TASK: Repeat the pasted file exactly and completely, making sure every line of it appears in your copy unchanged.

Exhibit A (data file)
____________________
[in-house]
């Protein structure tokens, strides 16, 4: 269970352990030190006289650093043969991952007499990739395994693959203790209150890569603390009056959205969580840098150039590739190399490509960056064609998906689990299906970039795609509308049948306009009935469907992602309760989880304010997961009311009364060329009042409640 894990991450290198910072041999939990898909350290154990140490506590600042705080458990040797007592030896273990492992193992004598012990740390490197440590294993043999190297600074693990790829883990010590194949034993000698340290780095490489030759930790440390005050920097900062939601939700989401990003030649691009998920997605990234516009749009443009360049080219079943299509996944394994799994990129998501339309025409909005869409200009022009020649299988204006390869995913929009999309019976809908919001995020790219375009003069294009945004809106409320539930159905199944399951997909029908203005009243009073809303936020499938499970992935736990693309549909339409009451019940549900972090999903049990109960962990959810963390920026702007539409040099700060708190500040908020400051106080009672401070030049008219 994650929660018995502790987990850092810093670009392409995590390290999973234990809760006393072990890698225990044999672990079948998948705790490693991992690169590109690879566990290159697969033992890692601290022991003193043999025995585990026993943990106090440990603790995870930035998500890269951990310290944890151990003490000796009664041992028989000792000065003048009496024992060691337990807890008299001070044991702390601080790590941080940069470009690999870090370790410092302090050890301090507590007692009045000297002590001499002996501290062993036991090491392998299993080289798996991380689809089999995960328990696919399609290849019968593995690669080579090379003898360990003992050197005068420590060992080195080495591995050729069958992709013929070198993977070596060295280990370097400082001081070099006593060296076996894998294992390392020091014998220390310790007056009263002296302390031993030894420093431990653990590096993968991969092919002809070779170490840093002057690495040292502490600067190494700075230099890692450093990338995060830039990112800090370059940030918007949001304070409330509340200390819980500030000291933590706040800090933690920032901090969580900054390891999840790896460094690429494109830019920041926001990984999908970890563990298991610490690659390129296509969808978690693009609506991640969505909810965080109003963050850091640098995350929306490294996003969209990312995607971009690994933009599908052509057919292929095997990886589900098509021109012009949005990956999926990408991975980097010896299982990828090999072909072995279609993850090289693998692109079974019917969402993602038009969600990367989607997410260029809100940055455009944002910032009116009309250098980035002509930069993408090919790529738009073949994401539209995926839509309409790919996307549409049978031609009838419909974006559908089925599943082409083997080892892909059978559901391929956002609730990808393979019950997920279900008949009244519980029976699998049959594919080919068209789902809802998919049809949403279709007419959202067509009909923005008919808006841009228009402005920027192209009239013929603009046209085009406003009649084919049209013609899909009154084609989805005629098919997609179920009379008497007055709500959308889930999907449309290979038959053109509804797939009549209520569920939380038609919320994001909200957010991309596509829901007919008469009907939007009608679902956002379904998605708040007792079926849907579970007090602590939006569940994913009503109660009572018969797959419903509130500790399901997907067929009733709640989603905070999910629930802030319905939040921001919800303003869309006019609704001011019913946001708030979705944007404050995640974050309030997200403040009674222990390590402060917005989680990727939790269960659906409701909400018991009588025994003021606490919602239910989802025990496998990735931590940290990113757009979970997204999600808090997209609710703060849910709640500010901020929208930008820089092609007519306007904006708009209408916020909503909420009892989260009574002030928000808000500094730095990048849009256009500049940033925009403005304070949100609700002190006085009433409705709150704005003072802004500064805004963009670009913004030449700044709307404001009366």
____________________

[in-house]
């Protein structure tokens, strides 16, 4: 269970352990030190006289650093043969991952007499990739395994693959203790209150890569603390009056959205969580840098150039590739190399490509960056064609998906689990299906970039795609509308049948306009009935469907992602309760989880304010997961009311009364060329009042409640 894990991450290198910072041999939990898909350290154990140490506590600042705080458990040797007592030896273990492992193992004598012990740390490197440590294993043999190297600074693990790829883990010590194949034993000698340290780095490489030759930790440390005050920097900062939601939700989401990003030649691009998920997605990234516009749009443009360049080219079943299509996944394994799994990129998501339309025409909005869409200009022009020649299988204006390869995913929009999309019976809908919001995020790219375009003069294009945004809106409320539930159905199944399951997909029908203005009243009073809303936020499938499970992935736990693309549909339409009451019940549900972090999903049990109960962990959810963390920026702007539409040099700060708190500040908020400051106080009672401070030049008219 994650929660018995502790987990850092810093670009392409995590390290999973234990809760006393072990890698225990044999672990079948998948705790490693991992690169590109690879566990290159697969033992890692601290022991003193043999025995585990026993943990106090440990603790995870930035998500890269951990310290944890151990003490000796009664041992028989000792000065003048009496024992060691337990807890008299001070044991702390601080790590941080940069470009690999870090370790410092302090050890301090507590007692009045000297002590001499002996501290062993036991090491392998299993080289798996991380689809089999995960328990696919399609290849019968593995690669080579090379003898360990003992050197005068420590060992080195080495591995050729069958992709013929070198993977070596060295280990370097400082001081070099006593060296076996894998294992390392020091014998220390310790007056009263002296302390031993030894420093431990653990590096993968991969092919002809070779170490840093002057690495040292502490600067190494700075230099890692450093990338995060830039990112800090370059940030918007949001304070409330509340200390819980500030000291933590706040800090933690920032901090969580900054390891999840790896460094690429494109830019920041926001990984999908970890563990298991610490690659390129296509969808978690693009609506991640969505909810965080109003963050850091640098995350929306490294996003969209990312995607971009690994933009599908052509057919292929095997990886589900098509021109012009949005990956999926990408991975980097010896299982990828090999072909072995279609993850090289693998692109079974019917969402993602038009969600990367989607997410260029809100940055455009944002910032009116009309250098980035002509930069993408090919790529738009073949994401539209995926839509309409790919996307549409049978031609009838419909974006559908089925599943082409083997080892892909059978559901391929956002609730990808393979019950997920279900008949009244519980029976699998049959594919080919068209789902809802998919049809949403279709007419959202067509009909923005008919808006841009228009402005920027192209009239013929603009046209085009406003009649084919049209013609899909009154084609989805005629098919997609179920009379008497007055709500959308889930999907449309290979038959053109509804797939009549209520569920939380038609919320994001909200957010991309596509829901007919008469009907939007009608679902956002379904998605708040007792079926849907579970007090602590939006569940994913009503109660009572018969797959419903509130500790399901997907067929009733709640989603905070999910629930802030319905939040921001919800303003869309006019609704001011019913946001708030979705944007404050995640974050309030997200403040009674222990390590402060917005989680990727939790269960659906409701909400018991009588025994003021606490919602239910989802025990496998990735931590940290990113757009979970997204999600808090997209609710703060849910709640500010901020929208930008820089092609007519306007904006708009209408916020909503909420009892989260009574002030928000808000500094730095990048849009256009500049940033925009403005304070949100609700002190006085009433409705709150704005003072802004500064805004963009670009913004030449700044709307404001009366």